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So we walked to the end of the plaza where we were instructed to go farther away from Karnak to find the ticket booth. Rachel wanted to play on the grass, though, and she thought the shiny marble tiles on the plaza were puddles of water and wanted to splash on them. We went to play while Andrew, Karen, and Jacob wandered around aimlessly looking for the ticket booth….which happened to be right where it was last time, inside the plaza.

I think they just wanted us to go through the visitor’s center first, but still. It was a little stupid. But that’s Luxor for you.

Karnak is more impressive than the Luxor temple, in my opinion, but it’s typically more crowded and the guards are grumpier. Still, it’s a lot of fun to explore a bit.

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The Hypostyle Hall is always breathtaking. We paused to admire the tall papyrus columns, to play a few rounds of hide-and-go-seek, and to have a nursing break.

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We stopped in front of the Festival Hall of Thutmosis III to take some family pictures, none of which managed to capture all of us facing the same direction at the same time. I guess that is what happens when you have little people in your family.

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The colours on the columns and ceiling of the Festival Hall are quite pronounced. We had a lot of fun pointing out different things to each other. Rachel and Miriam had fun resting with Grandpa.

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Once past the Festival Hall, we took the requisite jaunt past the Sacred Lake and the lucky scarab before heading out into the city again.

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We were determined to visit the Luxor museum, after our depressing experience last time of sitting outside for about an hour while Andrew tried to convince the guards to let us in for the student price. Grrr… We made it in no problem this time, although we still ended up waiting outside for quite a long while since the museum closes daily from 2 to 3:00 PM.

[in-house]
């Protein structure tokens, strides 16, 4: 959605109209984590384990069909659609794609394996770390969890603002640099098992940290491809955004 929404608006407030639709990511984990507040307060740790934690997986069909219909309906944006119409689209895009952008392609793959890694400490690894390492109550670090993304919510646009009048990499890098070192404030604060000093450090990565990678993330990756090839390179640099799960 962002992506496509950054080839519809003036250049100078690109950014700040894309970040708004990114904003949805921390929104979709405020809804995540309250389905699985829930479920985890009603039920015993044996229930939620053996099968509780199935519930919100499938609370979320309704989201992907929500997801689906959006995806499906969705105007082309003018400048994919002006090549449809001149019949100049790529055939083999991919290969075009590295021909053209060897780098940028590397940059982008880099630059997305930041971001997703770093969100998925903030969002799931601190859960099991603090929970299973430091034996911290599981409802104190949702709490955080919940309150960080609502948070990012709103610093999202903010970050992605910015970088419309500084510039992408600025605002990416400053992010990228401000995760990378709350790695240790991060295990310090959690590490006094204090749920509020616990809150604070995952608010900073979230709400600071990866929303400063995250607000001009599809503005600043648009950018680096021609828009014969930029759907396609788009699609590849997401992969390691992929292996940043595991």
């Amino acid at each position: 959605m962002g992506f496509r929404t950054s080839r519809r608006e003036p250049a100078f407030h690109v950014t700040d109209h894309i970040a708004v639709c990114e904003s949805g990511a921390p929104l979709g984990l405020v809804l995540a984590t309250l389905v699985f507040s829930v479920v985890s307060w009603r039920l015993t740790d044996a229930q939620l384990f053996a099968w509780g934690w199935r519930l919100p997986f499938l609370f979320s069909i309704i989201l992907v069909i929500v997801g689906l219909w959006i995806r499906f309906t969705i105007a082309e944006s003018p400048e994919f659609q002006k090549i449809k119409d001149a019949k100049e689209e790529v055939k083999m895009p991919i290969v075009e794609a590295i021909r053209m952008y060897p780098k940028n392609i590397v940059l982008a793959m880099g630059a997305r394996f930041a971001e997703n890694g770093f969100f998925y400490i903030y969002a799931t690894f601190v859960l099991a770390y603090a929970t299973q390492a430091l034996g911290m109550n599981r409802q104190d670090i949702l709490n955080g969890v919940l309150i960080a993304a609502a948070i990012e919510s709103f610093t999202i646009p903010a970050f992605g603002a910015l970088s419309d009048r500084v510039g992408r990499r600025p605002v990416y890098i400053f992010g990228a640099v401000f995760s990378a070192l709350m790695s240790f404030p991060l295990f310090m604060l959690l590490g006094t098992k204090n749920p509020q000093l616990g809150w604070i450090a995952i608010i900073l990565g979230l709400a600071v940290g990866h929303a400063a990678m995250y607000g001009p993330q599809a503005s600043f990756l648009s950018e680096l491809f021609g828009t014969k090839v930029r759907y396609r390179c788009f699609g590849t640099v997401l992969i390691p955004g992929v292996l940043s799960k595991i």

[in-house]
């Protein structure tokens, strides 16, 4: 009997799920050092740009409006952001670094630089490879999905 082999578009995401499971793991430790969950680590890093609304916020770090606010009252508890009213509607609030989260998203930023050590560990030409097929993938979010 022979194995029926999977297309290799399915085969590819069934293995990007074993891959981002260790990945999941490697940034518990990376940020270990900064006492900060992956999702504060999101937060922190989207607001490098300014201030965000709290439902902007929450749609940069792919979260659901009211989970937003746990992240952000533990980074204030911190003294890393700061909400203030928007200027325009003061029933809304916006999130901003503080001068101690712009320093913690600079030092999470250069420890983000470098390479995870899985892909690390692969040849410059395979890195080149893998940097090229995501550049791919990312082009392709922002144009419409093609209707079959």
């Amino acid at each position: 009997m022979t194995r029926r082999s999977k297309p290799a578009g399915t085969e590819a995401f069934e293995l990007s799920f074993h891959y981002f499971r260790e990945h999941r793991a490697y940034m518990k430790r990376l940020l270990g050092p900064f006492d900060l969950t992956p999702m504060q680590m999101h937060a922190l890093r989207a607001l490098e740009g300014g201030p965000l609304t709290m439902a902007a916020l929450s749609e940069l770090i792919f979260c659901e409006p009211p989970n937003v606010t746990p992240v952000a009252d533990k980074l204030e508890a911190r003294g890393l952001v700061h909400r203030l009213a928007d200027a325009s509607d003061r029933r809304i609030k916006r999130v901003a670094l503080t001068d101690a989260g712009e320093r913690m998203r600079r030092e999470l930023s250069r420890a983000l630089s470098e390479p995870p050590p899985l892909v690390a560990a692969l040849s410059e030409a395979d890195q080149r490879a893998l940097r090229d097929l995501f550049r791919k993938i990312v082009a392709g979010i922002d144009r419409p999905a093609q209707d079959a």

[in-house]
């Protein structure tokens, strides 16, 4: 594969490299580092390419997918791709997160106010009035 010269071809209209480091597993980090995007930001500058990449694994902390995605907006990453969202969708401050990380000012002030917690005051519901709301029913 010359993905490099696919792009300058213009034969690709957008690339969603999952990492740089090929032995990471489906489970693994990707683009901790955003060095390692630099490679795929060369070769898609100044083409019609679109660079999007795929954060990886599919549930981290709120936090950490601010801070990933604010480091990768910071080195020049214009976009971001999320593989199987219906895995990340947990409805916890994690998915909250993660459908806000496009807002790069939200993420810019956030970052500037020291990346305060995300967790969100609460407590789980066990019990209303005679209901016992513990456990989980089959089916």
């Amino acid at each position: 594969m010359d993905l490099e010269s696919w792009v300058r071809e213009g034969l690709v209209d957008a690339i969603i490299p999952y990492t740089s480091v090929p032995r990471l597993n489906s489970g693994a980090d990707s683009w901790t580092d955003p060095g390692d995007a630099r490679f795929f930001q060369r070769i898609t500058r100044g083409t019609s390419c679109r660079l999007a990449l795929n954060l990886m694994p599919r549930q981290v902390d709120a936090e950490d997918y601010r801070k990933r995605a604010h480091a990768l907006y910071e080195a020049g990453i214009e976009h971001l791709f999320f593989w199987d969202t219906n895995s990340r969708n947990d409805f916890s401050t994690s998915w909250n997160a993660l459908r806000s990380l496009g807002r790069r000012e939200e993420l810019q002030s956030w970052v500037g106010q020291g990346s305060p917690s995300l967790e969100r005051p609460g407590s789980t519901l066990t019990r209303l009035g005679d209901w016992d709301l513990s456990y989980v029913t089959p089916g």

We would have had to sit outside waiting for an hour again, but when we hopped off the minibus and asked for directions for the museum we were pointed in the opposite direction of the museum and wandered that way for quite some time before we started looking too lost and a kind local took pity on us and turned us around. We found the museum…right on the corner of where we had been dropped by the minibus.

Still, we had 20 minutes to kill, so we sat on the corniche overlooking the Nile.

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Andrew and Jacob went to play with the floss silk trees, which have these huge thorns on them, which apparently store water for use when there is little water available. The young bark is very green and stores chlorophyll for use later so that when the tree loses its leaves it can still photosynthesize. I like to think of this tree as a super-duper prepare-o-matic.

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The museum was definitely worth visiting—it is laid out much nicer than the Egyptian museum, everything is labeled, and they actually seem to care about conservation principles.

We stopped by the museum restaurant for dinner and sampled some authentic Egyptian food—well, authentic Lebanese food. Most of us had shish tawook, except for Andrew, who had a pizza.

Rachel shared a soda with her BFF Grandpa. She’s been glued to him since the moment he arrived. It’s very cute.